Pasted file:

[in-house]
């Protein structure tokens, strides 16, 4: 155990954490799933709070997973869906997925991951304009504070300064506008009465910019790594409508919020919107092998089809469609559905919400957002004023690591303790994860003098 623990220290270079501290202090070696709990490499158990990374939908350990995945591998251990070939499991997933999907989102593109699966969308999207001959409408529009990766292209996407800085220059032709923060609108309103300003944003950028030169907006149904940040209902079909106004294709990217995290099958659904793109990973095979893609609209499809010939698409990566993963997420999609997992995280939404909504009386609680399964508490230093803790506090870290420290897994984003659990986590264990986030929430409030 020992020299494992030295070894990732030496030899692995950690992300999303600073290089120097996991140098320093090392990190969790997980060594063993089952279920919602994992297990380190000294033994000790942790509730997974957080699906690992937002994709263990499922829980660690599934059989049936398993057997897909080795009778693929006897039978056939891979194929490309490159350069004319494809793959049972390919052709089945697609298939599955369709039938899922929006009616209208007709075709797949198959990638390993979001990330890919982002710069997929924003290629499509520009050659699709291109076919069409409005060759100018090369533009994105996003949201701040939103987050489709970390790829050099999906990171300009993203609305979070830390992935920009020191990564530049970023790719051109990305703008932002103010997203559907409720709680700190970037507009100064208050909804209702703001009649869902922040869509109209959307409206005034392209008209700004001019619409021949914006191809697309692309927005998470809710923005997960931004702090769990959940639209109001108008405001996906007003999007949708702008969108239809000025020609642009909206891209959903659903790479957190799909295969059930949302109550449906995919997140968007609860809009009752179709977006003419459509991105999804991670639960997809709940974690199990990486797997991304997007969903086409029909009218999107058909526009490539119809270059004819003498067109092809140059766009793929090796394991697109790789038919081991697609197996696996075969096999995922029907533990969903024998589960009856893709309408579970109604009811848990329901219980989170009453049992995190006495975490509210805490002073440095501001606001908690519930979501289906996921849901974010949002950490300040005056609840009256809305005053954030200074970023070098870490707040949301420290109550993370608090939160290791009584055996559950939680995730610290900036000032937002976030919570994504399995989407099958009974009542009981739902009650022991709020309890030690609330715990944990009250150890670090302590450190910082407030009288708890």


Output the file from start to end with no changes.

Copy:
[in-house]
């Protein structure tokens, strides 16, 4: 155990954490799933709070997973869906997925991951304009504070300064506008009465910019790594409508919020919107092998089809469609559905919400957002004023690591303790994860003098 623990220290270079501290202090070696709990490499158990990374939908350990995945591998251990070939499991997933999907989102593109699966969308999207001959409408529009990766292209996407800085220059032709923060609108309103300003944003950028030169907006149904940040209902079909106004294709990217995290099958659904793109990973095979893609609209499809010939698409990566993963997420999609997992995280939404909504009386609680399964508490230093803790506090870290420290897994984003659990986590264990986030929430409030 020992020299494992030295070894990732030496030899692995950690992300999303600073290089120097996991140098320093090392990190969790997980060594063993089952279920919602994992297990380190000294033994000790942790509730997974957080699906690992937002994709263990499922829980660690599934059989049936398993057997897909080795009778693929006897039978056939891979194929490309490159350069004319494809793959049972390919052709089945697609298939599955369709039938899922929006009616209208007709075709797949198959990638390993979001990330890919982002710069997929924003290629499509520009050659699709291109076919069409409005060759100018090369533009994105996003949201701040939103987050489709970390790829050099999906990171300009993203609305979070830390992935920009020191990564530049970023790719051109990305703008932002103010997203559907409720709680700190970037507009100064208050909804209702703001009649869902922040869509109209959307409206005034392209008209700004001019619409021949914006191809697309692309927005998470809710923005997960931004702090769990959940639209109001108008405001996906007003999007949708702008969108239809000025020609642009909206891209959903659903790479957190799909295969059930949302109550449906995919997140968007609860809009009752179709977006003419459509991105999804991670639960997809709940974690199990990486797997991304997007969903086409029909009218999107058909526009490539119809270059004819003498067109092809140059766009793929090796394991697109790789038919081991697609197996696996075969096999995922029907533990969903024998589960009856893709309408579970109604009811848990329901219980989170009453049992995190006495975490509210805490002073440095501001606001908690519930979501289906996921849901974010949002950490300040005056609840009256809305005053954030200074970023070098870490707040949301420290109550993370608090939160290791009584055996559950939680995730610290900036000032937002976030919570994504399995989407099958009974009542009981739902009650022991709020309890030690609330715990944990009250150890670090302590450190910082407030009288708890």